Powerful people often tend to decide and act quickly. However, they
become more indecisive than others when the decisions are toughest to
make, a new study suggests.
Researchers found that when people who feel powerful also feel
ambivalent about a decision - torn between two equally good or bad
choices - they actually have a harder time taking action than people who
feel less powerful.
‘When people who feel powerful also feel ambivalent about a decision - torn between two equally good or bad choices - they actually have a harder time taking action than people who feel less powerful.’
That's different than when powerful people are confronted by a
simpler decision in which most evidence favors a clear choice. In those
cases, they are more decisive and act more quickly than others.
"We found that ambivalence made everyone slower in making a
decision, but it particularly affected people who felt powerful. They
took the longest to act," said Geoff Durso, lead author of the study and
doctoral student in psychology at The Ohio State University.
The study was published online in the journal Psychological Science
Richard Petty, co-author of the study and professor of psychology at
Ohio State, said other research he and his colleagues have done
suggests that feeling powerful gives people more confidence in their own
That's fine when you have a clear idea about the decision you want
to make. But if you feel powerful and also ambivalent about a decision
you face, that can make you feel even more conflicted than others would
be, he said.
"If you think both your positive thoughts and your negative thoughts
are right, you're going to become frozen and take longer to make a
decision," Petty said.
The study involved two separate experiments that recruited college
students as participants. They were told the goal of the experiments was
to understand how people make decisions about employees based on
Each participant was given 10 behaviors attributed to an employee
named Bob. Some were given a list of behaviors that were entirely
positive or entirely negative, while others were given a list of five
behaviors of Bob that were positive and five that were negative.
One of the negative behaviors was that Bob was caught stealing the
mug of a co-worker when it was left in the company kitchen. A positive
behavior was that Bob had met or beaten all but one of his earnings
goals since he was hired.
After learning about Bob, participants were asked to write about a
time in their lives when they had a lot of power or very little power
over others. This writing exercise has been shown in other studies to
induce momentary feelings of power or powerlessness among those who
complete the task.
At this point, the researchers were able to start measuring how
feelings of power interacted with feelings of ambivalence toward the
Participants were asked to rate the extent to which they felt
conflicted, undecided or mixed about their attitudes toward Bob - all
measures of ambivalence. As expected, those who were told Bob showed a
mixture of positive and negative behaviors felt much more ambivalent
toward him than those who were told his behaviors were all positive or
They were then asked how likely it would be that they would delay
making any decisions about Bob's future with the company, if they were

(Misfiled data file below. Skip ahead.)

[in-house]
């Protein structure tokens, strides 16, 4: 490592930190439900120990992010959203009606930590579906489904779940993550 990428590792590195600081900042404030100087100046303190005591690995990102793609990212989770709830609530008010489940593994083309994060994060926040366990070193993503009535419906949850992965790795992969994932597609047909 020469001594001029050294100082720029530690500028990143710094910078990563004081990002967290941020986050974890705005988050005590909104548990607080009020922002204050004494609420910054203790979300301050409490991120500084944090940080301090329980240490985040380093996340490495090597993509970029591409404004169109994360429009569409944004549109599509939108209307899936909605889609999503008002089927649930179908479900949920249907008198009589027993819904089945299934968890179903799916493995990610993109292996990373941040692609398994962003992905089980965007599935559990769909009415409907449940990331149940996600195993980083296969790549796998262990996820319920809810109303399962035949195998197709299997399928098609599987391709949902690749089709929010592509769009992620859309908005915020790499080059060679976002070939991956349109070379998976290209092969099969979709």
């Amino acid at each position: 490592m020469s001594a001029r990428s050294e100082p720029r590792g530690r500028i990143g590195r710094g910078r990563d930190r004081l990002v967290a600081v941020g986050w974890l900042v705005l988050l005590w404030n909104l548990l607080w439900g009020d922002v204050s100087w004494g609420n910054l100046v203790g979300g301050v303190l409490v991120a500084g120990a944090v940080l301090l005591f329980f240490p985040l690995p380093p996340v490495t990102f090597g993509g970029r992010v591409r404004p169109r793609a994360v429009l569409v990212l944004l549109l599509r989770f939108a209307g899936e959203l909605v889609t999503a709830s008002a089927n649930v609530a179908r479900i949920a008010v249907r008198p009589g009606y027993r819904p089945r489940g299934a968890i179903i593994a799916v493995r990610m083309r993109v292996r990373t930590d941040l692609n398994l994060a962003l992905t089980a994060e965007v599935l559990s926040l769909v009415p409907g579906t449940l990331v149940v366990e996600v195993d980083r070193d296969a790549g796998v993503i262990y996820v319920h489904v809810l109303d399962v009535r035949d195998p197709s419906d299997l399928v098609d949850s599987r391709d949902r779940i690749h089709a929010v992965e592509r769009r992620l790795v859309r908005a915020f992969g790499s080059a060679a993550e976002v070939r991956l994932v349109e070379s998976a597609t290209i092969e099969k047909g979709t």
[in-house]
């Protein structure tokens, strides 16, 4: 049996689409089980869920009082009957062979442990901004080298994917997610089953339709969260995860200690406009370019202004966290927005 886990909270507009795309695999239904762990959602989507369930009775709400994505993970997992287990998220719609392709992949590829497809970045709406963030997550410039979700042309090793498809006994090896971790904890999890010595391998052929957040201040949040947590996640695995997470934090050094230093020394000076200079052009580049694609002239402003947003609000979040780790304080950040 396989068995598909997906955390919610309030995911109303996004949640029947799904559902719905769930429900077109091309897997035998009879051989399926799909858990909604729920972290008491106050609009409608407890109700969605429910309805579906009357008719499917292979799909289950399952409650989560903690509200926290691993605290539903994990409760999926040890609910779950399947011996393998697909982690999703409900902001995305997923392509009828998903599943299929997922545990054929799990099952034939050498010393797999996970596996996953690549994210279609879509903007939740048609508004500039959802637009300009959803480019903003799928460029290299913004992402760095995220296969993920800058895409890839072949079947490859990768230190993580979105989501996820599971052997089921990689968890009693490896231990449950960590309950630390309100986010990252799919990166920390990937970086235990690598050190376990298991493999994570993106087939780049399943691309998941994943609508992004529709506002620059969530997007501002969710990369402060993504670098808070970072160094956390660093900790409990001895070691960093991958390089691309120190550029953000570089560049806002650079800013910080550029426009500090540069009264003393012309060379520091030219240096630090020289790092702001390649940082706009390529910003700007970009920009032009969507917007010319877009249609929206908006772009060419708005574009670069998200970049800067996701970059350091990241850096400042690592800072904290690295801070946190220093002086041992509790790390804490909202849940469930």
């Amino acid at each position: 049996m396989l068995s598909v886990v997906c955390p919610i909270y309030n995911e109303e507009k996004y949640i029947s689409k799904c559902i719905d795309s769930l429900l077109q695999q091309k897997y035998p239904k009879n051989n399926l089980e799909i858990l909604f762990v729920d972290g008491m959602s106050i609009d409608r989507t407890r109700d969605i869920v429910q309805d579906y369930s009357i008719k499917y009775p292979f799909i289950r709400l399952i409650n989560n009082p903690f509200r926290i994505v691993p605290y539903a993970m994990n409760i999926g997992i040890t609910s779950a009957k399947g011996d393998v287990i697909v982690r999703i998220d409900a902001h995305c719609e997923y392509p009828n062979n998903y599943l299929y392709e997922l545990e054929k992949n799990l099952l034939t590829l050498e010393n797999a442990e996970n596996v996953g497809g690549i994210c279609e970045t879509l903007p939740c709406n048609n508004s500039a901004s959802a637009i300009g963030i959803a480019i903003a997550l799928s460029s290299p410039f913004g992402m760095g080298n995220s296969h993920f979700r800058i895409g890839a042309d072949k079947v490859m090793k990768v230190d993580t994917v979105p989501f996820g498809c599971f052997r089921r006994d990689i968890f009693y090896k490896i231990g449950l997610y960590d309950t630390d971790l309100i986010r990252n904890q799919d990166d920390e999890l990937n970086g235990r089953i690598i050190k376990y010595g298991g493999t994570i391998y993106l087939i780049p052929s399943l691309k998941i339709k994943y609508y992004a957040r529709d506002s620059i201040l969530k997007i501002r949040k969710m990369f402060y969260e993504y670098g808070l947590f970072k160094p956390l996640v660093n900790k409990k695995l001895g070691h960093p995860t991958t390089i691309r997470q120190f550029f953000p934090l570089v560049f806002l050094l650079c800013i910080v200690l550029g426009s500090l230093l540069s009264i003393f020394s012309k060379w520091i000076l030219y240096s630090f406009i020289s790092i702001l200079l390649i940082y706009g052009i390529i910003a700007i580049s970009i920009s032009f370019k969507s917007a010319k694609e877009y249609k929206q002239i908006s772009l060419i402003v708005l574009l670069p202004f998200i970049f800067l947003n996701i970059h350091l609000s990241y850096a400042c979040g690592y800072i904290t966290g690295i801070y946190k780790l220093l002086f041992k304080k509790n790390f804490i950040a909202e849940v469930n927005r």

given such an opportunity.
When presented with an ambivalent profile for Bob, participants who
felt powerful were more likely than others to want to delay the
decision. But when the employee was presented as all-positive or
all-negative, those who felt powerful were less likely than others to
want to delay action.
After answering how much they wanted to delay the decision, the
moment of truth came for the participants. In one study, they had to
decide whether to promote Bob by clicking a key on a computer keyboard.
In a second study, they decided whether to fire him the same way.
Without their knowledge, the researchers measured how long it took participants to click the key to promote or fire Bob.
Findings showed that, across the board, people took more time to
decide when faced with the employee profile that mixed positive and
negative behaviors. But those who were feeling powerful still took
significantly longer to make their decision than did those who were
feeling relatively powerless.
"Powerful people feel more confident than others in their own
thoughts, they think their thoughts are more useful and more true. But
that can be a problem if your thought is that you're not really sure the
best way to proceed," Durso said.
"Meanwhile, people who feel less powerful are less sure about the
validity of their thoughts anyway, so they think they might as well just
make a decision."
Durso and Petty believe this interaction between power and
ambivalence can affect leaders in any role, including those in business
One example is President George W. Bush, who after his election in
2004 proclaimed that he was ready to take action: "I really didn't come
here [just] to hold the office...I came here to get some things done."
But when determining whether to withdraw or bolster American forces
in Iraq, President Bush - famously self-described as "the decider" -
stated that he would "not be rushed into making a decision." He then
delayed his decision twice over two months.
This study suggests that Bush's indecision was not surprising given
his power as president and the complex, ambivalent issue he faced.
"People in power are given the most difficult decisions. They have a
lot of conflicting information they have to process and synthesize to
make their judgment," Durso said.
"It is ironic that their feelings of power may actually make it more
difficult for them to arrive at an answer than if they felt less